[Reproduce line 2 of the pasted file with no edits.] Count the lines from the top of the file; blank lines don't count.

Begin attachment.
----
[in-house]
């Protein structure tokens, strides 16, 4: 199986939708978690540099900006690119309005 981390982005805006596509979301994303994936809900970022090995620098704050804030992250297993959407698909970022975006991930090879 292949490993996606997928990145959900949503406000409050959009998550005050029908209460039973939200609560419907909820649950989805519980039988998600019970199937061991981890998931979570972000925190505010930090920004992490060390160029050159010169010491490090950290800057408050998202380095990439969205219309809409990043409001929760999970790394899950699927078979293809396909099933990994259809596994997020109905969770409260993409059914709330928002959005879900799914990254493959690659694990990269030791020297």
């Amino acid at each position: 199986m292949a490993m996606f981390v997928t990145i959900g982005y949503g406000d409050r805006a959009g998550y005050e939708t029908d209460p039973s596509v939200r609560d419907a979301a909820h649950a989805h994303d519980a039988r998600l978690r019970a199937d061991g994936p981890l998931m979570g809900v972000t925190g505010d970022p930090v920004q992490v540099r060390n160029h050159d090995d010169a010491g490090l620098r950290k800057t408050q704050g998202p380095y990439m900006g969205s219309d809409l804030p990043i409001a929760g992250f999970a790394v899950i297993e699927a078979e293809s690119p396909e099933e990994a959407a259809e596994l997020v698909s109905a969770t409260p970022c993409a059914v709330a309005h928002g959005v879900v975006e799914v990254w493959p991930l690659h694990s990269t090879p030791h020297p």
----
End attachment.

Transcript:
């Protein structure tokens, strides 16, 4: 199986939708978690540099900006690119309005 981390982005805006596509979301994303994936809900970022090995620098704050804030992250297993959407698909970022975006991930090879 292949490993996606997928990145959900949503406000409050959009998550005050029908209460039973939200609560419907909820649950989805519980039988998600019970199937061991981890998931979570972000925190505010930090920004992490060390160029050159010169010491490090950290800057408050998202380095990439969205219309809409990043409001929760999970790394899950699927078979293809396909099933990994259809596994997020109905969770409260993409059914709330928002959005879900799914990254493959690659694990990269030791020297």